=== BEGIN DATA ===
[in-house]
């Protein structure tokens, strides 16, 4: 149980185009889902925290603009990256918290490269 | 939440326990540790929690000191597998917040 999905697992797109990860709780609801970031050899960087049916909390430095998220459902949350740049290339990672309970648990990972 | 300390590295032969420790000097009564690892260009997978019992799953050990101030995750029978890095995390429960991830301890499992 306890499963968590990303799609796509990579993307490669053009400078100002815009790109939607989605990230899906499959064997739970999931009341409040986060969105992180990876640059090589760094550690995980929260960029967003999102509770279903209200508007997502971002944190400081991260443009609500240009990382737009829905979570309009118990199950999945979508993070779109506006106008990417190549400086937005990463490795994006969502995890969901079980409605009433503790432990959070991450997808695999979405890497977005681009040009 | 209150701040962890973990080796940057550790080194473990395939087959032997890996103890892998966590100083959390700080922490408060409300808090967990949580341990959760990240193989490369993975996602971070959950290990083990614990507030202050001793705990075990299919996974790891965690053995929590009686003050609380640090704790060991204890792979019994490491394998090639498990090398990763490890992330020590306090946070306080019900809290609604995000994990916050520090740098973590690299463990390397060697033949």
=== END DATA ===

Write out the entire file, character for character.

[in-house]
């Protein structure tokens, strides 16, 4: 149980185009889902925290603009990256918290490269 | 939440326990540790929690000191597998917040 999905697992797109990860709780609801970031050899960087049916909390430095998220459902949350740049290339990672309970648990990972 | 300390590295032969420790000097009564690892260009997978019992799953050990101030995750029978890095995390429960991830301890499992 306890499963968590990303799609796509990579993307490669053009400078100002815009790109939607989605990230899906499959064997739970999931009341409040986060969105992180990876640059090589760094550690995980929260960029967003999102509770279903209200508007997502971002944190400081991260443009609500240009990382737009829905979570309009118990199950999945979508993070779109506006106008990417190549400086937005990463490795994006969502995890969901079980409605009433503790432990959070991450997808695999979405890497977005681009040009 | 209150701040962890973990080796940057550790080194473990395939087959032997890996103890892998966590100083959390700080922490408060409300808090967990949580341990959760990240193989490369993975996602971070959950290990083990614990507030202050001793705990075990299919996974790891965690053995929590009686003050609380640090704790060991204890792979019994490491394998090639498990090398990763490890992330020590306090946070306080019900809290609604995000994990916050520090740098973590690299463990390397060697033949």